Coco Gauff's remarkable hard-court summer continued last Sunday as she became the youngest champion in Cincinnati history.
Since she burst onto the scene as a 15-year-old at 2019 Wimbledon, Gauff was touted as the next big thing in tennis, drawing comparisons to her childhood idol Serena Williams who broke through at only 17 by winning her first of 23 Grand Slam singles titles at the 1999 US Open.
Gauff didn't quite hit those dizzying heights from the get-go nor did her career take off almost instantly towards superstardom, but she has never been closer to fulfilling her teenage promise. Having won three WTA titles, all at 250 level before this month, she came full circle in recent weeks, winning her first WTA 500 in Washington, and on Sunday, her first WTA 1000 at the 2023 Cincinnati Masters.
Gauff has had to deal with the baggage of hype throughout her career and encountered many obstacles along the way. That early promise seemed to die down and some tennis fans can be unforgiving in calling out wasted potential. After losing to Sofia Kenin in the first round of Wimbledon, it looked like she hit a snag.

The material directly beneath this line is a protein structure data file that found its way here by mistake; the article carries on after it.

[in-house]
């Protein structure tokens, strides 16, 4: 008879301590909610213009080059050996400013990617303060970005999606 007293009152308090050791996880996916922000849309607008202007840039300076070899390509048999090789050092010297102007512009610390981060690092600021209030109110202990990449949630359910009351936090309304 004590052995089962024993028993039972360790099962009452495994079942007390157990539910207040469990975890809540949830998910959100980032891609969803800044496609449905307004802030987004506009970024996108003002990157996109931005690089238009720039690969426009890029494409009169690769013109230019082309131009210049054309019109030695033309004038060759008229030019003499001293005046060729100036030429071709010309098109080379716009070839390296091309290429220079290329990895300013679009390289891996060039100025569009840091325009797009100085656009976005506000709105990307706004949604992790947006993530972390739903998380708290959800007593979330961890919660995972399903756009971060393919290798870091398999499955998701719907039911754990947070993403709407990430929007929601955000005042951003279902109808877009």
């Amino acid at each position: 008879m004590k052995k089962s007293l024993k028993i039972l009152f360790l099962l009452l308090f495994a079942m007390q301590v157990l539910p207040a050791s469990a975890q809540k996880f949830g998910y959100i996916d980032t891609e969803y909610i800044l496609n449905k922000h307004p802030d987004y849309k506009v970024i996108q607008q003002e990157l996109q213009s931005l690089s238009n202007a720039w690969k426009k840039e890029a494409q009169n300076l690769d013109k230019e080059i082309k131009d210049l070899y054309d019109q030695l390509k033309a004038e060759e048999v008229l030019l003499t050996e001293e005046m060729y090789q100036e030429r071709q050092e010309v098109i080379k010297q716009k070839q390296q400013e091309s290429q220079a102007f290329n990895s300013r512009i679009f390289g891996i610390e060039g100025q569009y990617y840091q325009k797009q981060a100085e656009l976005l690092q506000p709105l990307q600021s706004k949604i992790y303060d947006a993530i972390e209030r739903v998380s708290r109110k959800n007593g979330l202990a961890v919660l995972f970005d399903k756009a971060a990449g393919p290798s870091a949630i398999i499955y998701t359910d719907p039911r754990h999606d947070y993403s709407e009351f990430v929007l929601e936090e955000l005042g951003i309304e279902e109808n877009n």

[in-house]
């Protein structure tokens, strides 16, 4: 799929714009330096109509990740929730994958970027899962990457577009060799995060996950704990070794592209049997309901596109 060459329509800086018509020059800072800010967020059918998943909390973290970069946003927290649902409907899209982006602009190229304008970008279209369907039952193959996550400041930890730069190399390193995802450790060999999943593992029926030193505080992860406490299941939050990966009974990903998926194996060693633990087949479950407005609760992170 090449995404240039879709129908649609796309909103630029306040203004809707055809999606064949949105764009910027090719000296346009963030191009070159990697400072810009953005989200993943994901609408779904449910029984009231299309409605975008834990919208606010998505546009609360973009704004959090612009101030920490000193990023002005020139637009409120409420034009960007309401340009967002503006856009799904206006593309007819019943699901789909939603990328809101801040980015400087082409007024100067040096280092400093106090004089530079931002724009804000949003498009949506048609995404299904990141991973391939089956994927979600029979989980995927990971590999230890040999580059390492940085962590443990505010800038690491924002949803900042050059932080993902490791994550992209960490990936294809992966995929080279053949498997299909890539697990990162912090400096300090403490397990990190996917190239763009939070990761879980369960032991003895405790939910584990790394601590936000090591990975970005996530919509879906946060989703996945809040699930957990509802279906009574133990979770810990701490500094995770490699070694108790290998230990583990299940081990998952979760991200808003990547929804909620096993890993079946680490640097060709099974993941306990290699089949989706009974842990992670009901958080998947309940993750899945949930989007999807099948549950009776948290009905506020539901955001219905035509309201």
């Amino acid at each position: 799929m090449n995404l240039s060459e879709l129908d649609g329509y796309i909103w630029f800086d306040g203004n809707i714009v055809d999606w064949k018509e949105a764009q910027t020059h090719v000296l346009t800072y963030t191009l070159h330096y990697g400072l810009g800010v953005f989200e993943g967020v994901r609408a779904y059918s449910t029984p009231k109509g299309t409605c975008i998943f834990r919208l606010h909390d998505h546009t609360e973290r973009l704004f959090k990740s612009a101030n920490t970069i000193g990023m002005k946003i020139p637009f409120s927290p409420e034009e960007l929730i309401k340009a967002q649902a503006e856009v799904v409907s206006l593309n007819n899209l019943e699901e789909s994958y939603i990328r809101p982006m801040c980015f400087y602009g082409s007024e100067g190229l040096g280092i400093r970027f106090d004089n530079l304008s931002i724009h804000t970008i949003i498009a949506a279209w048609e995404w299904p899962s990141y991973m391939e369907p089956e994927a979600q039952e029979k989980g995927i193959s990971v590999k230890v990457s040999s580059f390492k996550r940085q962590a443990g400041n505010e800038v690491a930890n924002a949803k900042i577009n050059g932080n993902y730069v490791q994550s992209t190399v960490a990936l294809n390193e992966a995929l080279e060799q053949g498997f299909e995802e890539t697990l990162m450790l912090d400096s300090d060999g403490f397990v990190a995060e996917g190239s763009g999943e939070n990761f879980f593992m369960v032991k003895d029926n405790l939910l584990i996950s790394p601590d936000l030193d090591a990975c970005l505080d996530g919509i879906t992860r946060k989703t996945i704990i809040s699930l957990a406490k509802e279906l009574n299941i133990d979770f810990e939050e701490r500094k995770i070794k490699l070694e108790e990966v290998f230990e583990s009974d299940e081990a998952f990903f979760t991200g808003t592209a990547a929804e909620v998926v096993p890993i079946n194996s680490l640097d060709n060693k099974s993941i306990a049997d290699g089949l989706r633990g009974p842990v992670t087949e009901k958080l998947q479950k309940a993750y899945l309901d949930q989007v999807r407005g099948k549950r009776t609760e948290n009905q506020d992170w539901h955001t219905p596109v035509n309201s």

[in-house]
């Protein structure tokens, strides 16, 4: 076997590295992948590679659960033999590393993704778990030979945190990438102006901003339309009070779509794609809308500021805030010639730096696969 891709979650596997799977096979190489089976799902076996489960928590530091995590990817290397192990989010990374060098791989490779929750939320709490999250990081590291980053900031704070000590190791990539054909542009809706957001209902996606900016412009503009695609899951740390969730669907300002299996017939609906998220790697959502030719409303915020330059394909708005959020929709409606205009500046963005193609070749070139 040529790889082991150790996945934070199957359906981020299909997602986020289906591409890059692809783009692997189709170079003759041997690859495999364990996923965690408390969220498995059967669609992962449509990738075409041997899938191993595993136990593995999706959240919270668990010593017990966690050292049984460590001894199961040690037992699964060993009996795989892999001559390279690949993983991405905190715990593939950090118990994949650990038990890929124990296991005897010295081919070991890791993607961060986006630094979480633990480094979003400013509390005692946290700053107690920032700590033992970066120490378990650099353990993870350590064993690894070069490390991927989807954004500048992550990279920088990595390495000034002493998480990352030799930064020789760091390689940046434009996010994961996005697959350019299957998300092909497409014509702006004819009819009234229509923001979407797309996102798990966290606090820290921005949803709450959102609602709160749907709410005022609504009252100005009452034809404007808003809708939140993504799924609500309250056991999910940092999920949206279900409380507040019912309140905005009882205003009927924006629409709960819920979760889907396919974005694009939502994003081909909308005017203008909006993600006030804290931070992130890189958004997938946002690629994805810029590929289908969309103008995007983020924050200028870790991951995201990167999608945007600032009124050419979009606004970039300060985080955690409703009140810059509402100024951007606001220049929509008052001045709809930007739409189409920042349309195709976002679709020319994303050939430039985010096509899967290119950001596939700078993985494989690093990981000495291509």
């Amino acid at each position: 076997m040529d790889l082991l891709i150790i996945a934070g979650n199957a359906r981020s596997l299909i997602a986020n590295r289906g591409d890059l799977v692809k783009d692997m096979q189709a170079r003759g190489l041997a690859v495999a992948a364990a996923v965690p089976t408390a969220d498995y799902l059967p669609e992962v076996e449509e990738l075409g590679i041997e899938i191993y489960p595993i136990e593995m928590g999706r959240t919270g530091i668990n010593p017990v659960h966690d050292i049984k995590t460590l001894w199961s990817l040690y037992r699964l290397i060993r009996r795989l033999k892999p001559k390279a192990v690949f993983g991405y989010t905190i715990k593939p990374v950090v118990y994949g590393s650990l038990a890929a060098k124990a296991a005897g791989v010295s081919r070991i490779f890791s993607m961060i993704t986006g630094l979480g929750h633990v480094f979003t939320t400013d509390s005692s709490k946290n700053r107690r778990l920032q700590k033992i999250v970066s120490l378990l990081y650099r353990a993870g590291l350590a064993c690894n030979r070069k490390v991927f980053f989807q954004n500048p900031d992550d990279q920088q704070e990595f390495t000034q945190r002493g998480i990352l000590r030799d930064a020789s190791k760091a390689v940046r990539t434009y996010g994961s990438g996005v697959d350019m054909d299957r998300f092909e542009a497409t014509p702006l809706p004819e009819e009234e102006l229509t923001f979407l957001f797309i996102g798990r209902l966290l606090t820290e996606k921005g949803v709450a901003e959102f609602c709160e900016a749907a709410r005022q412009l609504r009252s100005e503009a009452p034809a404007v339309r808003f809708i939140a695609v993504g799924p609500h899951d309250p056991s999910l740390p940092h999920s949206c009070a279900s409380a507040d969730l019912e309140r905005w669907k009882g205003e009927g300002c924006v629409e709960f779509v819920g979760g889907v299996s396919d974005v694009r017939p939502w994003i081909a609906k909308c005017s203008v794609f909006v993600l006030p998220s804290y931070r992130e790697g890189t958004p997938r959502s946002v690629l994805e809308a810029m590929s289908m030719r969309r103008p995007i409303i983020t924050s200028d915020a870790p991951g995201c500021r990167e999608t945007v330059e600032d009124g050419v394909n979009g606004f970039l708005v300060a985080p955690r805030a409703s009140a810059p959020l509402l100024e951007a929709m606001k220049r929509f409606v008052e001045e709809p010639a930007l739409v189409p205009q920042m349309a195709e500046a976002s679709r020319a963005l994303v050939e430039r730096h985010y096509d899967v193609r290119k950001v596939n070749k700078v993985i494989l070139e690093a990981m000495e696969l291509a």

But there has never been a quick turnaround sport like tennis and Gauff stepped up to a completely different dimension and level on home turf. She took the positive step to bring celebrated coach Brad Gilbert on board in her ongoing tennis development. That decision has been a masterstroke.
Out of the blue, Gauff's forehand - her Achilles heel - had been turned into a weapon of destruction. Players who took the bait into playing balls into the flank, thinking they stood a chance of drawing errors, were alarmed at how she managed to keep the ball in play and with purpose.
It's no accident that she managed to end her barren streak against Iga Swiatek, beating her at the eighth attempt en route to the title last Sunday. Having won 11 of her 12 matches in this summer's hard-court swing and bagging two of the biggest titles on offer, it does give Gauff reassurance that she has rediscovered her winning habit which escaped her in the first half of the calendar.
Gauff heads to New York where she will plot her path towards the top of the women's game. And in front of an expectant sold-out crowd, in the form she is in, anything is possible. And once again, those comparisons to Serena Williams that died down not long ago, have been rekindled, but this time they are here to stay.